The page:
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Disturbing Trend: Police on Dog Violence

Lisa Shenkle

Cisco, Chloe, Kincaid, Sassy, Ziggy, Chase and Payton – this is a story about family dogs and the people who love them. This is also a story about the law enforcement officers who killed them.

On April 14, 2012, a domestic disturbance call went out to the Austin, Texas police department.  Police responding to the call saw Michael Paxton come from his backyard into the driveway, where he was immediately told to stop while a gun was drawn on him and he was held at gunpoint.  Within moments, Cisco, an Australian Cattle Dog, came around the corner from the backyard to be with his owner.  Cisco responded, as most dogs will when someone is on their property, and barked at the officer – who, without hesitation – shot Cisco dead, in front of his owner.

That domestic disturbance call? Police were at the wrong address.  They not only responded to the incorrect address, they held an innocent man at gunpoint and killed his pet.

This is not the first time law enforcement has shown up at the wrong doorstep and left dead dogs in the wake of their mistake.  In late July 2008, a Maryland SWAT team invaded the home of the then Mayor of Berwyn Heights, Cheye Calvo in what looked like a scene out of a Hollywood blockbuster.  They threw his mother-in-law (who was making spaghetti sauce at the time) on the floor, cuffed them both and shot Calvo’s two black Labradors.  When SWAT team members entered the home by crashing through the door, one sleeping dog got up to see what was going on and was shot dead. The other dog was trying to run away and was shot three times.  Blood was everywhere, Calvo was distraught and the answer to their grief amid intimidating interrogation was to have an officer cover up their dead bodies with dog beds until animal control could come to get them.

Just this week, in Adams County Colorado, Ziggy, a 35-pound blue heeler/border collie mix was gunned down by local law enforcement when they mistakenly forced entry into a workshop business while responding to an alarm. Ziggy ran past the police, out the front door; while headed back to his owner, Jeff Fischer, Ziggy was shot on the way back inside. Fischer alleges that Ziggy was at least 15 feet away from the officer when shot and displayed no aggression during the episode. This is the second such incident of its kind in Adams County and citizens are outraged. Police Officer Robert Price has been charged by the Adams County District Attorney with aggravated cruelty to animals in the first incident which killed a dog named Chloe.  A video of the event, taken by a neighbor and posted online, helped to secure the charges.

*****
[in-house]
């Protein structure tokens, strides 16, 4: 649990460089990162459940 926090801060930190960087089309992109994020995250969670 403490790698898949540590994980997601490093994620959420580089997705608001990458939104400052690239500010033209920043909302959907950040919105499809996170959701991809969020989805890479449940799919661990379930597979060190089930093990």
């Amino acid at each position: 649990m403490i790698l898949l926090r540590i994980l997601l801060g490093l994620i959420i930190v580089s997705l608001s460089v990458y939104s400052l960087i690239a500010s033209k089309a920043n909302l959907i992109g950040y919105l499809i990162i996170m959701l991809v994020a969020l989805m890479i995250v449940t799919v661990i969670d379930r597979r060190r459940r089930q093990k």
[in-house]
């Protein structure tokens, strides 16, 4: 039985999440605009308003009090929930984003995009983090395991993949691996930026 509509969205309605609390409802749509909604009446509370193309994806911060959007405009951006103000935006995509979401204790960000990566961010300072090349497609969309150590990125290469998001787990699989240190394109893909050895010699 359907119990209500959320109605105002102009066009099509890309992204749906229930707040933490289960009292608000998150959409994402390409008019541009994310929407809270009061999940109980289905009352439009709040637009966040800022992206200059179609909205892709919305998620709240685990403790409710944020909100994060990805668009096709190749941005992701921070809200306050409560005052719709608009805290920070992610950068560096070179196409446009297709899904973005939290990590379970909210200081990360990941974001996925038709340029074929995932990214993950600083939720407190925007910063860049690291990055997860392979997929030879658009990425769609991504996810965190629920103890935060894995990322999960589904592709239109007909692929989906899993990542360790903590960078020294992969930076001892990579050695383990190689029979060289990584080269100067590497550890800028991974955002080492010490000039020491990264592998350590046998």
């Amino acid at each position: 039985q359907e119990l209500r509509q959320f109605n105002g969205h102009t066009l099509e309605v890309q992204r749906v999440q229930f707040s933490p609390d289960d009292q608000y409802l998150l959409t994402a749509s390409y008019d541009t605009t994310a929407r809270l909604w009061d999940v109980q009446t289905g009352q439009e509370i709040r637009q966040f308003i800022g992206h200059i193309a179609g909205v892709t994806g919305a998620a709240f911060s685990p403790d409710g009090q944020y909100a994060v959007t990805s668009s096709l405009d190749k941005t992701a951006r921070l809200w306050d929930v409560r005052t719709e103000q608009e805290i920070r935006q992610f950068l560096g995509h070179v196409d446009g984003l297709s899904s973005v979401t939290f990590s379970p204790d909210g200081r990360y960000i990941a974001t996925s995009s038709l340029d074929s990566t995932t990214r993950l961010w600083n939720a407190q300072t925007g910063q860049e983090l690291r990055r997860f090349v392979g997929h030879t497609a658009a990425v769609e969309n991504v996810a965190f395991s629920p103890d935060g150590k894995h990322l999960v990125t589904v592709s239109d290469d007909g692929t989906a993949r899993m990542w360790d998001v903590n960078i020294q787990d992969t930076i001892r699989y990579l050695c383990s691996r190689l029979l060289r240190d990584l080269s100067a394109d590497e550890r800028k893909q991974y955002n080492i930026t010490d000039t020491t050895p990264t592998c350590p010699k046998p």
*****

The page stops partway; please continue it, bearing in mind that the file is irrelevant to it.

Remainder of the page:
On New Year’s Day, according to reports, Baltimore City police chased a suspect through a neighborhood.  The suspect ran down an alleyway, jumped a fence into a yard and down the outside basement steps of a third party home in an effort to evade police.  The officer drew the gun on the suspect, who was at the bottom of the stairs.  Kincaid, in his own yard, came off the front porch to investigate the commotion, as he was doing so, he barked.  Just as Edward Augustine, resident of the home, went to reach for Kincaid’s harness, the officer – who had yelled for Augustine to restrain the dog—reportedly fired six shots, three of which hit Kincaid, killing him.  Witnesses say the officer put Augustine in danger as well, nearly missing him with the shots.  The officer had not yet detained, cuffed or searched the detainee before any of this happened.